Blockchain, the digital ledger that is used for anything from cryptocurrency to selling artwork, is an important technology that could build trust without people even seeing or interacting with one another directly.
As a digital ledger that is hard to falsify, it is also a transparent account of how good a company’s credit is. It can show how fast goods are delivered to account for a supplier’s quality. Think of this as an enhanced version of an honest review from a “verified purchase” on Amazon.
What this means is that a company can be based anywhere in the world, not just in Singapore, to build up its credibility.
It may not be subject to the strict financial reporting regulations here in Singapore, but its customers and suppliers can attest to its good standing.
Of course, just a line of blockchain data is not going to erase years of experience with a trusted partner, but this also opens up new markets where uncertainty had prevented an entry earlier.
So, what’s left of a hub strategy in a digital, distributed world? You could take the pessimist’s view that city-states all end up like Venice, once the centre for European trade but bypassed by others over time.
On the other hand, there’s much to be optimistic about. As the world turns to digital transactions, it also means Singapore can transcend its size.
Not having everyone based in Singapore is a good thing because then the infrastructure and environment won’t continue to be overly burdened.
Indeed, in a digital economy, professionals already working here in Singapore can aspire to not just regional but global roles. In the same vein, companies here that have proven their digital capabilities for the region can grow into global outfits.
Of course, consumers are still local, which is why Grab and Gojek are in Southeast Asia and Didi Chuxing in China, not Uber. That’s despite the idea of a flat, Uberised world.
But let’s not forget what Uber got out of these competitors as well. Its technology enabled it to quickly enter these tough markets, building up a large base before exiting through mergers that gave it substantial shares in rivals Grab and Didi Chuxing.
You can argue that Uber’s technology has gained it precious access to markets. In other words, a huge win for a digital player that has crossed borders seamlessly.
That is the kind of innovation and digital expertise that Singapore needs. In the years ahead, it has to continue building up digital capabilities and connections to the important markets all over the world.
For example, it must have a trusted digital ID for citizens that can be used to log in to systems around the world. Its businesses must be plugged into an international digital trade system for the physical flow of goods.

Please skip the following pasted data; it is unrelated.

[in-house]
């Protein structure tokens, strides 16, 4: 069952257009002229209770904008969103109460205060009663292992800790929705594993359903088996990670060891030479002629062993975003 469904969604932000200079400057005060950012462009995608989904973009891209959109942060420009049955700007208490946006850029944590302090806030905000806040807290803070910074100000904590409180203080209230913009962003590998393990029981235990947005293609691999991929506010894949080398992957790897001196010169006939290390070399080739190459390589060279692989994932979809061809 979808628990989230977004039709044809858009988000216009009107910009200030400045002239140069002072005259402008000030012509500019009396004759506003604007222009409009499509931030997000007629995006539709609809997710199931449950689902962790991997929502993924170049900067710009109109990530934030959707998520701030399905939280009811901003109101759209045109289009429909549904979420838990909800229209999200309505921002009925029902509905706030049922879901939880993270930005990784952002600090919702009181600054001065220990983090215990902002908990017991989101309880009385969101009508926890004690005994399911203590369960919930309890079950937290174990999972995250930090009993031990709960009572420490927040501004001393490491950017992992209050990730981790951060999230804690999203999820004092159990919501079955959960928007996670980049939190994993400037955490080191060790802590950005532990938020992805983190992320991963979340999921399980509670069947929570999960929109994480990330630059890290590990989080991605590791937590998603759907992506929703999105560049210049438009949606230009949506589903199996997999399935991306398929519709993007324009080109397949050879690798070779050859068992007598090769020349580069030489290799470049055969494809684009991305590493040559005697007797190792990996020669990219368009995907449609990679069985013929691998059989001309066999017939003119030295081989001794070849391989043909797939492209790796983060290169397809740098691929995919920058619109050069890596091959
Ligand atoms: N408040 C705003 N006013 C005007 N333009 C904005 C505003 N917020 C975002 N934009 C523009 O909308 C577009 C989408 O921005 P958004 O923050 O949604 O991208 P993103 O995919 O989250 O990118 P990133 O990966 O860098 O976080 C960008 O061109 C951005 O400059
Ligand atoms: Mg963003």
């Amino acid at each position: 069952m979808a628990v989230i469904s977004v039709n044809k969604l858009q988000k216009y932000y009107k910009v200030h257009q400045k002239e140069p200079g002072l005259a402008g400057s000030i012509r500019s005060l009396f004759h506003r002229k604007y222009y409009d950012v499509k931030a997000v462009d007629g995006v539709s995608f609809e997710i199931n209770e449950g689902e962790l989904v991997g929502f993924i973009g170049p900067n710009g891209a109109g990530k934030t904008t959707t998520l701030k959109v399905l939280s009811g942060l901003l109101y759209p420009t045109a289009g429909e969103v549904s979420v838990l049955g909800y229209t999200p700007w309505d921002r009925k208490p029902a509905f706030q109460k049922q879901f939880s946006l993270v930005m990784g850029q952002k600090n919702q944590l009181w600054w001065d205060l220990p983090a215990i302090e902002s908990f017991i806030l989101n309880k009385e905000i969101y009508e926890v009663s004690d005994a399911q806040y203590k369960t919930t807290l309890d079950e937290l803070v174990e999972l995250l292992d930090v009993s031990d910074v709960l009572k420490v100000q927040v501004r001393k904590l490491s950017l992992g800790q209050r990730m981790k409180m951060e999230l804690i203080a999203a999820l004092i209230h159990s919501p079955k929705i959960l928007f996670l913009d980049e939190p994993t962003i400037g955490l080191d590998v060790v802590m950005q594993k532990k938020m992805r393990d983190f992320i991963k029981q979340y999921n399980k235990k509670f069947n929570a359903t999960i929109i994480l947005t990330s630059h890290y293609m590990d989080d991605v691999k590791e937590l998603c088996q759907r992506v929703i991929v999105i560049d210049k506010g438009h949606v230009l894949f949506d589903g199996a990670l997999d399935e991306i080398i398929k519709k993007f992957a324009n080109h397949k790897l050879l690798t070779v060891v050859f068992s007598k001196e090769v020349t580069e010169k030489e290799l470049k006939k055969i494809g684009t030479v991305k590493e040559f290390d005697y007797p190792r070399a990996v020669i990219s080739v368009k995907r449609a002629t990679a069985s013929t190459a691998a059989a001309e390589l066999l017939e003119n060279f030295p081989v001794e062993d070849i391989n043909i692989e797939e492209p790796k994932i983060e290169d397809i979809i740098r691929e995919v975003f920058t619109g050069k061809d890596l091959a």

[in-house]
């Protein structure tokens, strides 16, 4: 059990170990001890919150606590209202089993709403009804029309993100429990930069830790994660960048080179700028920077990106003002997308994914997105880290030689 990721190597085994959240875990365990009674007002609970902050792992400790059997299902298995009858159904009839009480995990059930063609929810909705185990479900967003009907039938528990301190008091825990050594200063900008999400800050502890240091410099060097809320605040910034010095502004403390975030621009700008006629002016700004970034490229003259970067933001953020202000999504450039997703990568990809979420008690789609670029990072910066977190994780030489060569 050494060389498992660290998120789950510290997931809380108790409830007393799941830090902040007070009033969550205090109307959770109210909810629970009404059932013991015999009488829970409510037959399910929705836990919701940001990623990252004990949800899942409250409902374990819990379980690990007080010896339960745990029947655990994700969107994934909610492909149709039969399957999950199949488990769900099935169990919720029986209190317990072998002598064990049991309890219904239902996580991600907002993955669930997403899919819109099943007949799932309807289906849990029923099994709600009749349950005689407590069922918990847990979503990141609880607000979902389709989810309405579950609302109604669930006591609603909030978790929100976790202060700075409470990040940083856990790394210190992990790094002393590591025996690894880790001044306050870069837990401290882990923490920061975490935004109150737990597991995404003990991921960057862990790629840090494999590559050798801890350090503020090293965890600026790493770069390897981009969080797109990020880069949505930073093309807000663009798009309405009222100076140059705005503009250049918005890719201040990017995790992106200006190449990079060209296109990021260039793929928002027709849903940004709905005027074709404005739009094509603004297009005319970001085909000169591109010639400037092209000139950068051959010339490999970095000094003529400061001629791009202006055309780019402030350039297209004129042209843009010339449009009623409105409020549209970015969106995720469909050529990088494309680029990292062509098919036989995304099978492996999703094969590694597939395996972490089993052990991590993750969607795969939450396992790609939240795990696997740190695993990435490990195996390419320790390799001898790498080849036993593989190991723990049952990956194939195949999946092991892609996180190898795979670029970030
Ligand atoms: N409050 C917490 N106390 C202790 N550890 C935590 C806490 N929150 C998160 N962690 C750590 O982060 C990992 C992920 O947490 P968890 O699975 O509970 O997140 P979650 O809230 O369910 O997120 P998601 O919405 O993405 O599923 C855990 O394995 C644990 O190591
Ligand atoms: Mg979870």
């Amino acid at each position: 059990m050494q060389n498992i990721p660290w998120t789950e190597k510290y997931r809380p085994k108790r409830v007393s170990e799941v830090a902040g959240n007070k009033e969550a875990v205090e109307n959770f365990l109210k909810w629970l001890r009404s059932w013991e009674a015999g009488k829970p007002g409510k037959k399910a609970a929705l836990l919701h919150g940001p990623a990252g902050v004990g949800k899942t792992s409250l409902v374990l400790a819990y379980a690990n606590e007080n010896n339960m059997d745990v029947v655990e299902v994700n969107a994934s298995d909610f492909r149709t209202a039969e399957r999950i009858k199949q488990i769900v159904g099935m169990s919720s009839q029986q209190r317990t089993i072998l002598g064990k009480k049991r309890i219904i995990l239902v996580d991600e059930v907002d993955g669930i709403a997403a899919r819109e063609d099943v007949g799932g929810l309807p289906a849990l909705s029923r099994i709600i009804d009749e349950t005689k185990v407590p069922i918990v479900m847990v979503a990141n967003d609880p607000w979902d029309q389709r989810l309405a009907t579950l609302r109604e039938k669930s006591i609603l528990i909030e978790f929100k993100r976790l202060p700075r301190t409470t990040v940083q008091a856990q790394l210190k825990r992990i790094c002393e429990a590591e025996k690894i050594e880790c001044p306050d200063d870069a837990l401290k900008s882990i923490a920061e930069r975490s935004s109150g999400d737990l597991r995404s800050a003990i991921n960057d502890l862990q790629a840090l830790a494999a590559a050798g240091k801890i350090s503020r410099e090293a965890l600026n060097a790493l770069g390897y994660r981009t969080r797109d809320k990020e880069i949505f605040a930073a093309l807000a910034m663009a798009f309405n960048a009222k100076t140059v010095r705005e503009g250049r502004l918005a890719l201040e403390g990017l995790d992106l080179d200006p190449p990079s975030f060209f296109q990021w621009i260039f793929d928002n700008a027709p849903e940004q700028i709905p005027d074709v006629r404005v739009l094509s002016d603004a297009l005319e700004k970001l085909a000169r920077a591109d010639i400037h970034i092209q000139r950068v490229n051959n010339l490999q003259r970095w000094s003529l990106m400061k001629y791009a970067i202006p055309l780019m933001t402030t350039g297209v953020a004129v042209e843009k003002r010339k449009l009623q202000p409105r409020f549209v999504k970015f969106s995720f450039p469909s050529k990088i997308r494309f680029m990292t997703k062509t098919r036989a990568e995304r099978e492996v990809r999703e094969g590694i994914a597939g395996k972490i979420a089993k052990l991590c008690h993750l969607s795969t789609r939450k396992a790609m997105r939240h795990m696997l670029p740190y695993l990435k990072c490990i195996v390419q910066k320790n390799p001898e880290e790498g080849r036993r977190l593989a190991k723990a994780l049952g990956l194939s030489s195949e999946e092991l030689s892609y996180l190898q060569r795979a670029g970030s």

That is the new “hub” strategy, to have the expertise to run and use these digital systems based anywhere in the world. It begins at home, with the best connectivity and a digitally literate populace.
Singapore’s brand will still stand it in good stead. High quality work, whether this is administering a data centre remotely or developing a winning business plan, should be available to workers in Singapore as long as they are highly skilled and competitive.
Workers in lower-cost countries could compete at a lower cost, that is true, but ultimately, the quality, trust and networks that Singapore has built up over decades will give it a good headstart.
This advantage should not be wasted. Indeed, it’s time to rethink how a digital economy can alleviate many of the problems that have come with the economic growth of the past 15 years.
It’s simply not sustainable to keep scaling things up in a small city, especially when those who have not enjoyed the wealth are asked to shoulder the burdens of rising costs and overcrowding.
There will be upheaval, to be sure. As this pandemic has shown, many businesses, from property to F&B, still depend on people being physically there. There will be structural changes that are painful.
But as this disruption has also shown, growing your digital connections to customers also helps access new businesses and new markets.
Banks already get into selling cars today, while an online gaming company has grown its market cap to billions through e-commerce and wants to be a bank. This is not business as usual.
Similarly, Singapore should not think that its hub strategy should remain the same. In a digital economy, there are golden opportunities even as it threatens disruption.